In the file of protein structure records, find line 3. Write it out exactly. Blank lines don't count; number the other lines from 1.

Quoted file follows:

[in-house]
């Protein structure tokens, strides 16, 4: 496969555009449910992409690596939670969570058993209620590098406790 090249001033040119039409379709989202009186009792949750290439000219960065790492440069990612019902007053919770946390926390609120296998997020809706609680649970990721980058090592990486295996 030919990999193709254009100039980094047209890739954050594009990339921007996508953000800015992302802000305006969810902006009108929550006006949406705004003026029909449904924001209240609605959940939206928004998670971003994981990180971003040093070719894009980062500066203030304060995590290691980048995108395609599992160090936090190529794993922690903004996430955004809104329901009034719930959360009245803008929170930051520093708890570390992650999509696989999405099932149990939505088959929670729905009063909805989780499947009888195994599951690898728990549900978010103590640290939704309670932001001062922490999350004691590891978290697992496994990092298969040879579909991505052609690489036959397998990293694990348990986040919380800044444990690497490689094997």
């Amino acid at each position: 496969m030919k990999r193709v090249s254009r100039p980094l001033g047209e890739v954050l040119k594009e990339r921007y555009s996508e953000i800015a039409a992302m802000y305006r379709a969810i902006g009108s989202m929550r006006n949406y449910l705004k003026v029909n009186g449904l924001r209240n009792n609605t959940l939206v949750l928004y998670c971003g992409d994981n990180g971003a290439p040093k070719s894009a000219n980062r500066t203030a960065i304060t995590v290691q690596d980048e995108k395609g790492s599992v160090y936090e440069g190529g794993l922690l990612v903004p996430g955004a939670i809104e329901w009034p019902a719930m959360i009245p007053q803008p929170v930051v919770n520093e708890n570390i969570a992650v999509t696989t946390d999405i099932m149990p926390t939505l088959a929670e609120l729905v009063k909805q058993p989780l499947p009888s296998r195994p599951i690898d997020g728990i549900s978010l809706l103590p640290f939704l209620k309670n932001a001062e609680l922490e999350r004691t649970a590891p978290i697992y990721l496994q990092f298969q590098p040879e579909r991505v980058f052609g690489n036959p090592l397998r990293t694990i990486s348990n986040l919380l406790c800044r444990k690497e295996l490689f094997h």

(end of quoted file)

């Amino acid at each position: 496969m030919k990999r193709v090249s254009r100039p980094l001033g047209e890739v954050l040119k594009e990339r921007y555009s996508e953000i800015a039409a992302m802000y305006r379709a969810i902006g009108s989202m929550r006006n949406y449910l705004k003026v029909n009186g449904l924001r209240n009792n609605t959940l939206v949750l928004y998670c971003g992409d994981n990180g971003a290439p040093k070719s894009a000219n980062r500066t203030a960065i304060t995590v290691q690596d980048e995108k395609g790492s599992v160090y936090e440069g190529g794993l922690l990612v903004p996430g955004a939670i809104e329901w009034p019902a719930m959360i009245p007053q803008p929170v930051v919770n520093e708890n570390i969570a992650v999509t696989t946390d999405i099932m149990p926390t939505l088959a929670e609120l729905v009063k909805q058993p989780l499947p009888s296998r195994p599951i690898d997020g728990i549900s978010l809706l103590p640290f939704l209620k309670n932001a001062e609680l922490e999350r004691t649970a590891p978290i697992y990721l496994q990092f298969q590098p040879e579909r991505v980058f052609g690489n036959p090592l397998r990293t694990i990486s348990n986040l919380l406790c800044r444990k690497e295996l490689f094997h």